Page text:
Instead of arguing the possibilities of how lego employees could mold vaders or debating legal consequences, I just googled this to see if anyone actually bought any to prove whether or not they were legit, and @just2good has a video where he bought and reviewed the helmets. They definitely seem to be legitimate lego molds.

Several EB members have them and believe them to be genuine for this same reason. I think the question is, are they fakes indistinguishable from the real deal?

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7 hours ago, BrickHat said:

Several EB members have them and believe them to be genuine for this same reason. I think the question is, are they fakes indistinguishable from the real deal?

If the fakes are good enough that several eurobricks members own them, have examined them, and believe them to be real, with the little lego logos and whatnot, we might as well give up on buying anything off bricklink or ebay, because it means fakers have created fake lego that's impossible to identify.

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10 hours ago, Mandalorianknight said:

If the fakes are good enough that several eurobricks members own them, have examined them, and believe them to be real, with the little lego logos and whatnot, we might as well give up on buying anything off bricklink or ebay, because it means fakers have created fake lego that's impossible to identify.

I've heard some collectors that think this is the case nowadays. For instance, there is concern that fake Mr. Golds are now indistinguishable from the real thing (that might be another story, though, because it would just involve pad printing and chroming on existing Lego pieces). If I was in the prototype collecting niche, I'd be concerned about paying hundreds of dollars for items that are not guaranteed to be genuine.

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The most logical option is for them to be clones of excellent quality, almost undetectable, but this theory raises me a question: how is it possible that all these clones come from the same country and there are not several resellers of these figures all over the world? I mean, the person who makes them wants to make money, should have many resellers all over the world, right?
 

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24 minutes ago, legolatra said:

The most logical option is for them to be clones of excellent quality, almost undetectable, but this theory raises me a question: how is it possible that all these clones come from the same country and there are not several resellers of these figures all over the world? I mean, the person who makes them wants to make money, should have many resellers all over the world, right?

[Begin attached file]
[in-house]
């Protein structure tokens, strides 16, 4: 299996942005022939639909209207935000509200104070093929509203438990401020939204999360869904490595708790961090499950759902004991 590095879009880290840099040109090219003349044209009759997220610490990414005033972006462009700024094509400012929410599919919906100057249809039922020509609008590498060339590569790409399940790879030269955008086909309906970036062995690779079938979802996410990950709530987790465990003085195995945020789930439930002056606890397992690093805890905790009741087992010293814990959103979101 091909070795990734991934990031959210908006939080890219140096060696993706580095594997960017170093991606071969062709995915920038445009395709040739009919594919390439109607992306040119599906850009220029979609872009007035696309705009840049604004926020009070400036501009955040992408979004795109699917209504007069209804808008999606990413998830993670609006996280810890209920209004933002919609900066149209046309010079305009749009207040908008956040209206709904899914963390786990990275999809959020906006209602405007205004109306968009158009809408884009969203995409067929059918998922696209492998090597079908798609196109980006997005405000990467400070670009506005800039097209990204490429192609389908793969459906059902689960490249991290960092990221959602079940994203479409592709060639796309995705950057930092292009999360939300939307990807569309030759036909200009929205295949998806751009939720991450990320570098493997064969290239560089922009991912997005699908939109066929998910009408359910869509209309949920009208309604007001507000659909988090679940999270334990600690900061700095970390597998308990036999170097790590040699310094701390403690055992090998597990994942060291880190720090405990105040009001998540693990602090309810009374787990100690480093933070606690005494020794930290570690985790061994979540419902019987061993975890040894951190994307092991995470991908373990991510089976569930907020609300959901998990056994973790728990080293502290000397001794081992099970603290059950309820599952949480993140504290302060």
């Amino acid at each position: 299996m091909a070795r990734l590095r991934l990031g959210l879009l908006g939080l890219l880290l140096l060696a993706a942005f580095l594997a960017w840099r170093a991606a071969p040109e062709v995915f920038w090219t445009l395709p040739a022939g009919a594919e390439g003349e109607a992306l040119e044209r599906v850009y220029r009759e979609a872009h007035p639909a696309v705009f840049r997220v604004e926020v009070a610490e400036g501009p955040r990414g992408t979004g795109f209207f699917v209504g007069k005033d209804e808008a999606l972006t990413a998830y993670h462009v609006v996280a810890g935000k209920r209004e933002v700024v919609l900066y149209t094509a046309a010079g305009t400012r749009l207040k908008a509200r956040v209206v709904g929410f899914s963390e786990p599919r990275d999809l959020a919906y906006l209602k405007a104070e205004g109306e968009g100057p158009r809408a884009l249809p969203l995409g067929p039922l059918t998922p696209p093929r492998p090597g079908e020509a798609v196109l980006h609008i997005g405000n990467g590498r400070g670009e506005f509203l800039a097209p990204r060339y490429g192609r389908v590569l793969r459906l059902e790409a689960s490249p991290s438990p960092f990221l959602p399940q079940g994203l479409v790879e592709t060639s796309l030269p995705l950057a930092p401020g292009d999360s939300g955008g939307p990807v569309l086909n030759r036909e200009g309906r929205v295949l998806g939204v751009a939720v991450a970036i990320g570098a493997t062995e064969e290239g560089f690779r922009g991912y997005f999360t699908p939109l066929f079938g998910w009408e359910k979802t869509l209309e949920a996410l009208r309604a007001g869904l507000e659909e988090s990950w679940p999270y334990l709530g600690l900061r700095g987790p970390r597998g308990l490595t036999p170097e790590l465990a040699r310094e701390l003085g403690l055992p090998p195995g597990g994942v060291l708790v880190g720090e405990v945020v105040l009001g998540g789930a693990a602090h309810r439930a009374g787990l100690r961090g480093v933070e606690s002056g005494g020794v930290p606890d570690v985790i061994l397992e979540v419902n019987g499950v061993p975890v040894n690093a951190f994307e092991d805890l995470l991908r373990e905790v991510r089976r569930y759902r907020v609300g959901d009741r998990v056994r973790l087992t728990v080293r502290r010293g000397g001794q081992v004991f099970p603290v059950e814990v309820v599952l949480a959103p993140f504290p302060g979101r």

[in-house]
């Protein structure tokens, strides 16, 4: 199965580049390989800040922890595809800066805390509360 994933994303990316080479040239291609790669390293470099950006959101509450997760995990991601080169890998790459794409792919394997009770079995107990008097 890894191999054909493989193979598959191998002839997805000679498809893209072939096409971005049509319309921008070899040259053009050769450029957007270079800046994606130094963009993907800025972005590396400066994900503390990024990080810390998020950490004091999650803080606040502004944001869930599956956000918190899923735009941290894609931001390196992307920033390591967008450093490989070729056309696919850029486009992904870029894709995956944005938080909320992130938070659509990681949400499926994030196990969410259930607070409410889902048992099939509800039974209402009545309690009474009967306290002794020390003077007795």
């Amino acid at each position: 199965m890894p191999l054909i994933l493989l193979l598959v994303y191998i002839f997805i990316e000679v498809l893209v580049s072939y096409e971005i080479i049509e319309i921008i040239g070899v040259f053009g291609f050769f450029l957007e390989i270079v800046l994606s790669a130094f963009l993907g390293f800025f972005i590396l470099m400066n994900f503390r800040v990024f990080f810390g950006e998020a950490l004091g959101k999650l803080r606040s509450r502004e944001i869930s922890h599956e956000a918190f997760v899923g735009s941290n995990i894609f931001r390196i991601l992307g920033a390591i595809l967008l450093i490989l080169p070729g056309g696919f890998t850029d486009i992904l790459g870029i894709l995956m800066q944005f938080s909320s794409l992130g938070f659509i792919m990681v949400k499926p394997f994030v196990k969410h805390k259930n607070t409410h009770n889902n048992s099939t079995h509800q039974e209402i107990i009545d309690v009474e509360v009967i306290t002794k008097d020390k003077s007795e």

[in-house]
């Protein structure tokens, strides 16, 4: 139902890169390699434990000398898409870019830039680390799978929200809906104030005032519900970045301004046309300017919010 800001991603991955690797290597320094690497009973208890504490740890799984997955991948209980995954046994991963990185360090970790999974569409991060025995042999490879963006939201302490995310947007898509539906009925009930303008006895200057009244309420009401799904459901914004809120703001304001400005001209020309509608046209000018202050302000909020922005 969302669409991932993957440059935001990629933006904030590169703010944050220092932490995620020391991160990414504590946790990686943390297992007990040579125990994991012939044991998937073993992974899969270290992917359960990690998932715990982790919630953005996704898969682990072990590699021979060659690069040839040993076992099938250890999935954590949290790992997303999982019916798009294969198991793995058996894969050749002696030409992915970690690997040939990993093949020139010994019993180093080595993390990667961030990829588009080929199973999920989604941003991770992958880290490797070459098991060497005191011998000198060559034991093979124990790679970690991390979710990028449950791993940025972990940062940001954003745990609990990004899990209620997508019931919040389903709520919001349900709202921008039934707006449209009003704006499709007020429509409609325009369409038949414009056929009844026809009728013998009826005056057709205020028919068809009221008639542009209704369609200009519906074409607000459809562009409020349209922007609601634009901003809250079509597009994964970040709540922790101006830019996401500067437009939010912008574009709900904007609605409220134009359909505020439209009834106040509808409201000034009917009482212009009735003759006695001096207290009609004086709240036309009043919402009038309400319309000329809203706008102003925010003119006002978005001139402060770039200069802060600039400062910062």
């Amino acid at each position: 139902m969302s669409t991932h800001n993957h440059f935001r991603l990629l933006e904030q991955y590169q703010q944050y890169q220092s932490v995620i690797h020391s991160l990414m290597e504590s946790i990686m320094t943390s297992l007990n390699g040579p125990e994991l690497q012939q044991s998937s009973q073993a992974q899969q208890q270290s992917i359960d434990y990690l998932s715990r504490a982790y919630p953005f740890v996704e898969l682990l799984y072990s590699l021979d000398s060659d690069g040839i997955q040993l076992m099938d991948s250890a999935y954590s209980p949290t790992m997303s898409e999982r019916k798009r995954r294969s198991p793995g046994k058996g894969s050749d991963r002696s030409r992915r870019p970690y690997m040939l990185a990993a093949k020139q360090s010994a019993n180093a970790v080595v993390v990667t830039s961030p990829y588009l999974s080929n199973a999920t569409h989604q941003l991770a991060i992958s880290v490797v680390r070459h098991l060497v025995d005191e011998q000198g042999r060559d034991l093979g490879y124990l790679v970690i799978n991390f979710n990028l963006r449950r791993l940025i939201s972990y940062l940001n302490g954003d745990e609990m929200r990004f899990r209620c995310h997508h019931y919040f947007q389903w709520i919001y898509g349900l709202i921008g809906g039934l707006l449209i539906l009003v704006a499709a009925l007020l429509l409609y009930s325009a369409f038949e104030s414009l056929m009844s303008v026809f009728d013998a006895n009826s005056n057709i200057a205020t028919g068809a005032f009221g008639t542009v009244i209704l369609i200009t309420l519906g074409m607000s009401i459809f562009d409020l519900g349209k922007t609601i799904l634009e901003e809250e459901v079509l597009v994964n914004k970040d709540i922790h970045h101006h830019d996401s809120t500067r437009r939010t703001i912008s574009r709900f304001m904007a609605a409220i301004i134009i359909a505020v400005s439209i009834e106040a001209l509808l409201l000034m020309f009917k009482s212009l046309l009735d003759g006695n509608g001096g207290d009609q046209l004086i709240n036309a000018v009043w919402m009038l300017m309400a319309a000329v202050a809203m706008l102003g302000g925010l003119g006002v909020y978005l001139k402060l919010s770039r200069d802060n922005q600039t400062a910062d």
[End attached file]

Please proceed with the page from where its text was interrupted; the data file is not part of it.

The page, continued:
Not really. The market for these is incredibly small, at these prices. Having a band of resellers selling to a fixed pool of buyers just means less income for the originator.

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34 minutes ago, legolatra said:

The most logical option is for them to be clones of excellent quality, almost undetectable, but this theory raises me a question: how is it possible that all these clones come from the same country and there are not several resellers of these figures all over the world? I mean, the person who makes them wants to make money, should have many resellers all over the world, right?
 

I echo what MAB said, also, (this is purely going on the assumption these are high quality fakes) by keeping these low numbered, it retains their 'probability' of being real, as its not obvious. By keeping the numbers of these out there, low, it keeps their values up high. And the person can keep trickling them out in low numbers to keep the suspicion questionable, thus enabling the prices to stay high for longer and give them more profit. 

Again, I reiterate that's hypothetical to them being high quality fakes. 

For me personally, until someone can come forward with more information than 'night shift did it' then I'm cynical and not allowing myself to believe these are real beyond all reasonable doubt as my mind has too many unanswered questions-as much as I'd love these to be real because those transparent ones are frikkin cool! 

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First of all, I don't think there are few units, I'm seeing a lot of solid and translucent figures being sold. The problem here is that the second resellers (ebay) are making more than 100-200% profit on their purchase price. Let's give an example with the prices that I have found:

Provider: sell to 15-20USD to their local resellers. Dont know how much the profit here is ...

1st reseller (local sellers): buy from the provider at 15-20USD and sell to 25-30USD to local and international users.

2nd reseller (international sellers): buy from the local resellers at 25-30USD and sell to 100USD to the users all over the world.

This is the problem, the 2nd resellers are increasing their profit more than 100-200% and the final users are thinking that these pieces are prototypes or rare minifigs due are too expensive, but in fact, the figures are not too expensive in themselves, well, are expensive to be clones, if they really are....